Justin Schatz is The Paper's daily news reporter. He has reported on New Mexico for KRQE News, Searchlight NM and the Santa Fe Reporter.

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No one should go without access to clean showers and safe facilities to lay their head down at night. That’s the city’s stance in its latest efforts to tackle accessibility to safety for the unhoused. Faith-based organizations historically have provided these charitable services. But without the proper funding, these efforts can fall short of the overwhelming need for these services. The City of Albuquerque has taken an important step toward filling the gap.

City Leaders and Pastor Joanne Landry joined Mayor Keller to announce single-stall, portable showers for unhoused neighbors in the International District. The showers are the first of their kind in Albuquerque and hopefully will be the first of many more as the city looks to invest in accessibility for its unhoused population.

“The City and our partners are always working to expand the shelter and services Albuquerque needs. It’s important that we look at all the ways we can make a positive impact in folks’ lives and help them get to a better place – from more beds on the coldest nights, to hot showers year-round,” Mayor Tim Keller said. “Most of us take things like a hot shower for granted, but it’s no small thing. It’s about dignity, the ability to keep up personal hygiene and start the day restored. It can be the difference between getting and even keeping a job.”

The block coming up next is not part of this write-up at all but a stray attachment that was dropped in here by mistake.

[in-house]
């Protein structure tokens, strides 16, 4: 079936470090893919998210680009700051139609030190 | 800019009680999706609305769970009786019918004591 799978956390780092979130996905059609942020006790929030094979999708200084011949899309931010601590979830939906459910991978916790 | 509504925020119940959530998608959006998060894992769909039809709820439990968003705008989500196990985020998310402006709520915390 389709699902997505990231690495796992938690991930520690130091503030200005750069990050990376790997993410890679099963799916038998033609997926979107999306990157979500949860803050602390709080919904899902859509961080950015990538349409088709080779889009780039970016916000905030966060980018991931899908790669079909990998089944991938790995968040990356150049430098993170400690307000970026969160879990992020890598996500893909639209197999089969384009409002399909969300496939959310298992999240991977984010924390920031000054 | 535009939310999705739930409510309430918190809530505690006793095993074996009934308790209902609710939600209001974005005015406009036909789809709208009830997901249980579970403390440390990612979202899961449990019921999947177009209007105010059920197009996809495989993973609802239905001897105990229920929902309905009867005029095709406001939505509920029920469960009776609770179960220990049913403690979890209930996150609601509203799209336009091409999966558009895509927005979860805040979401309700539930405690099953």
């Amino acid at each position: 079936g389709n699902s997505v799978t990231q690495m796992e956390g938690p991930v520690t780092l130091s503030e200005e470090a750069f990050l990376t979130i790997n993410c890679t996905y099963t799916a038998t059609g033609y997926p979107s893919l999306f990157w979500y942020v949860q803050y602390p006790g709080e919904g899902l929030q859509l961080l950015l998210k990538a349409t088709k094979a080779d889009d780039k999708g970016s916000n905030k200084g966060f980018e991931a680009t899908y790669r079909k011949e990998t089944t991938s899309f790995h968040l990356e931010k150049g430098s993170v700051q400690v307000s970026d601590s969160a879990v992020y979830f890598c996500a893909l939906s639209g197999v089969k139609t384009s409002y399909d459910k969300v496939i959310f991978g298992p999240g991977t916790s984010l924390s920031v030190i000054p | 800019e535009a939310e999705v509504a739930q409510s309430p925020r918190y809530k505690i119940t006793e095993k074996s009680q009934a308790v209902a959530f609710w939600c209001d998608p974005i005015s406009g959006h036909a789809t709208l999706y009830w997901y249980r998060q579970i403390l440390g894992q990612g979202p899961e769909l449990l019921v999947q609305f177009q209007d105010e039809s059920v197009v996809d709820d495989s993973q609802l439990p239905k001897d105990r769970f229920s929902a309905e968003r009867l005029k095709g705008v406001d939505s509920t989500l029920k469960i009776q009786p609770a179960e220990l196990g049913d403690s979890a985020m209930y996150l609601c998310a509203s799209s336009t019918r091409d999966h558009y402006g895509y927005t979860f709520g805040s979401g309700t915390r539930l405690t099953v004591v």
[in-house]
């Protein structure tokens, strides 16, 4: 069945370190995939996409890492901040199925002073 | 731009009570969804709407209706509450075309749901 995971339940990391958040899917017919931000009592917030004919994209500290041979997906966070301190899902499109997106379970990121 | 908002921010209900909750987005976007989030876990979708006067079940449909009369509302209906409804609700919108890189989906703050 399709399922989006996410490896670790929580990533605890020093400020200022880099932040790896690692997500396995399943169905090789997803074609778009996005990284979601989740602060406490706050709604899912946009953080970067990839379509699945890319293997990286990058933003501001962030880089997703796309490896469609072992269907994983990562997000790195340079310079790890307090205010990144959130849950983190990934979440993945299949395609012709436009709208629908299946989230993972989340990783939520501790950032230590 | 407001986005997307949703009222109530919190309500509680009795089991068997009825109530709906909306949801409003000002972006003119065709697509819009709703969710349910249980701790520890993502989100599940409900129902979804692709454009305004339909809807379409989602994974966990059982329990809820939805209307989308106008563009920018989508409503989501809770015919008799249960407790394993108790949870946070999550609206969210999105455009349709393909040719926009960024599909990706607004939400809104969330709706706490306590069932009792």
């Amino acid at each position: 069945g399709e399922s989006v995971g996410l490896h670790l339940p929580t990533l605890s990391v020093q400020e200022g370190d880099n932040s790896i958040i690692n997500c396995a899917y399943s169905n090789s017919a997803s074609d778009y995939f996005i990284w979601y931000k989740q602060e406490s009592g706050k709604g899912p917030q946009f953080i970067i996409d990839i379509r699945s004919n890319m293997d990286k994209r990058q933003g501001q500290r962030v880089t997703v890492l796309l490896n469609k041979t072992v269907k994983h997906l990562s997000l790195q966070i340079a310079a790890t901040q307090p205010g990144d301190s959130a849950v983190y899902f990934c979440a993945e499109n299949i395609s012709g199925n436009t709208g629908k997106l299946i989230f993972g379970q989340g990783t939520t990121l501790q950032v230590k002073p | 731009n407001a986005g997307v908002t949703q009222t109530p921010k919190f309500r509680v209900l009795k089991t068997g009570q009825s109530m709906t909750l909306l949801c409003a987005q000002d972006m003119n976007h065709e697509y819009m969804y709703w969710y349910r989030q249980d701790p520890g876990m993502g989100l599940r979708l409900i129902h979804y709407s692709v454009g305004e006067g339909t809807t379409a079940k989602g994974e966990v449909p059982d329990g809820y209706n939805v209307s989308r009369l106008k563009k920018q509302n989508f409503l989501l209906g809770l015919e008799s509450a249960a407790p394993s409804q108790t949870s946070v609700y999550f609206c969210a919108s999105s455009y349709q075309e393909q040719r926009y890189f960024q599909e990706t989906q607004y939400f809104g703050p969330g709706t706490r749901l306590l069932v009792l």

According to the city, the showers are only the latest in a partnership with the Compassionate Service Center in the International District. The city is increasing funding to the shelter to expand services. Currently, the shelter has a capacity for 30 people.

“Being clean and warm is critical to a person’s dignity and self respect. And it will really help someone feel ready and prepared to seek out additional resources, apply for work, and take that next step to creating a more stable and secure living situation for themselves,” Deputy Director of Homeless Solutions and Clinical Advisor Elizabeth Holguin said.

At the announcement, the mayor and several city leaders stressed the importance of these partnerships to better meet the needs of the community’s houseless population.

The showers were able to be purchased through funds from COVID Aid, Relief and Economic Security (CARES) Act. The Solid Waste Management Department installed the portable showers.

“We want you to know that these showers are going to be bringing hope to individuals. There’s not a lot of shower resources here. But I think that if we treat those that are homeless with integrity and dignity and love, they’re going to respond and they’re going to want better for themselves,” Pastor Landry said. She is director of the Compassion Services Center and lead pastor of the Interfaith Bible Center.